Second Day in Paris - Lunch at “Saturne”
Well, now we are hitting our stride! Paul is back and chomping at the bit (literally!) But, before I describe our second day, I have to digress to the original title for this trip (by way of full disclosure - not my idea!) which was – “12 Parisian Bistros in 6 Days- Can it be Done?” We have only been here two and a half days but we (or at least I) have the answer, and it is a resounding NO! At least not by me. This does not mean we are not hitting some great eateries, but twice a day is tough, very tough.
Yesterday, we had lunch at Saturne, a new bistro in the financial district, that had received a wonderful write up in the Sunday NY Times a few weeks ago, It is under the direction of Chef Sven Chartier, all of 23 years old! Our hopes are high again after our fabulous dinner at Le Régalade the night before… and we are not disappointed! We had another outstanding meal by a young man who would barely be out of college if he had gone that route. (thank goodness, he chose cooking instead)
Once again, we introduced ourselves as the owners and chef of restaurant in New York, and explained where Pelham was. (Sometimes necessary even for people from Westchester!) and were warmly welcomed and told that “their home was our home” Pretty nice way to start a meal. And, what meal! Anybody who claims that the French have lost their culinary way, is clearly not paying attention.
The menu at Saturne is extremely brief, at least at lunch. Three choices each of apps, mains and dessert. I apologize for not having a copy of the menu, we simply forgot to ask for one or to photograph it. We were too wrapped up in the food! But, as a result of the small menu between the three of us, we were able to sample everything!
Paul started with a Scallop Soup with Seafood Custard and Fresh Herbs. Chef had a plate of paper thin slices of Spanish Ballota Ham, sliced in front of us on a beautiful hand cranked slicer and I had a extraordinary salad of Charred Scallions, Cockles, and Wild Foraged Greens with a light Foam Dressing, Wow! Every dish was superb, with surprises coupled with absolute freshness and quality of ingredients, under the guidance of real talent. The Scallop Soup had the wonderfully flavored seafood custard at the bottom, so as you dipped you spoon into the soup you picked up the custard from the bottom! The ham was just that - perfect in its simplicity, with chunks of their wonderful bread. My salad was again creative and delicious. Lightly charred baby scallions, tiny cockles out of their shells, and unidentifiable but wonderfully fresh and perfectly seasoned herbs.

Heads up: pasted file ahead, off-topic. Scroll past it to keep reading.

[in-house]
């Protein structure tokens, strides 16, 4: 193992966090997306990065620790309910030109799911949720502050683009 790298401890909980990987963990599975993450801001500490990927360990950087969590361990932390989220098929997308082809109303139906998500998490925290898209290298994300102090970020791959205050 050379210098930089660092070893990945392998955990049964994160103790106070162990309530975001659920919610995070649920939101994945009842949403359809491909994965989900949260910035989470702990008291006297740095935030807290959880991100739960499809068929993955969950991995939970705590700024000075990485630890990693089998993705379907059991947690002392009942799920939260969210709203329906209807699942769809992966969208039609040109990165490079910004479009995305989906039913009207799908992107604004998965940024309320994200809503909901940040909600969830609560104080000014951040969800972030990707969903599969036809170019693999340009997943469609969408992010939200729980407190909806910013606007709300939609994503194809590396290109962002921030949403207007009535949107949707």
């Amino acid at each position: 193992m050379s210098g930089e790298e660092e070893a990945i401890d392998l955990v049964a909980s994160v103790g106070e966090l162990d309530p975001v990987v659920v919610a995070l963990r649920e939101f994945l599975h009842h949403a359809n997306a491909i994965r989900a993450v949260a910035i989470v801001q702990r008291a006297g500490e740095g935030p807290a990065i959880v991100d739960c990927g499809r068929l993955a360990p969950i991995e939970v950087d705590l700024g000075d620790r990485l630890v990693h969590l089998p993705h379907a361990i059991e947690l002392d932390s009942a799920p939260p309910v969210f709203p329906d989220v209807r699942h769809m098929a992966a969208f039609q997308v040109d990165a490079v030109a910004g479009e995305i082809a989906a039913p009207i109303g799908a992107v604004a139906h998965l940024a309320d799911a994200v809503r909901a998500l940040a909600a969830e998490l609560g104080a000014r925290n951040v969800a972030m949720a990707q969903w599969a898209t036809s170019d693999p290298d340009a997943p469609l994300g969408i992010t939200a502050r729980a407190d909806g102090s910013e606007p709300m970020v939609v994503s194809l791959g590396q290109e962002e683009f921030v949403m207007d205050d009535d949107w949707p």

We had asked for a wine recommendation and our waiter (no sommeliers in these places) recommended a red from Languedoc that I had never heard of, called “Promise” from the Domaine Fontedicto, that was fantastic. A perfect balance of fruit and structure, with a clarity that reminded us of the food we were eating. It is primarily Grenache and Syrah, with some Carignan. Don’t know if it is available in the States but if it is you will find it on Bistro Rollin’s wine list! [pic]
For main courses, I had the Merlu ( a white meat delicate fish reminiscent of a sole) with a sublime white sauce of what ingredients I do not know, but I do know it was great and perfect with the fish. Served with lightly braised onions, and accompanied by baby red lettuce.
It was Paul’s turn to try a Roasted Suckling pig and this time we were in the right place for it. Moist and flavorful, served with a deconstructed Boudin Noir (Blood Sausage) that had been taken out of the casing and puréed and smeared across the plate to mix with the pork. A root vegetable quenelle the color of pumpkin and locally sourced field greens.
Chef Pintard, which is a Guinea Hen, Roasted to perfection, the skin crisp, and the meat moist and full of intense natural flavor. It was served with the same garnish as Paul’s Suckling Pig.
Dessert was herb ice creams, by this time were in conversation with the chef and I neglected to get pictures of the desserts, but they were two varieties offered. One a bright green that our best guess was sorrel, and the other might have been yams. They were beautiful to look at and refreshing and delicious. Ah, yes, I forgot we did order some cheese before dessert and it came in an unusual format. A thinly sliced pile of perfect Comté cheese, which when eaten with the house made bread was excellent.
The just about perfect meal from a 24 year old chef. Innovative, perfectly balanced locally sourced. Chef Chartier explained the difficulty of sourcing local ingredients in the winter. He said even the fish he buys directly from dayboats was hard to find because of the very tough winter they had been having. He is in the process of developing his own farm in Brittany and hopes to be sourcing a lot of his ingredients from there next year. A delightful young man with an equally young and totally pleasant young and professional staff.
A great experience in every way. Highly, highly recommended!!Edit Module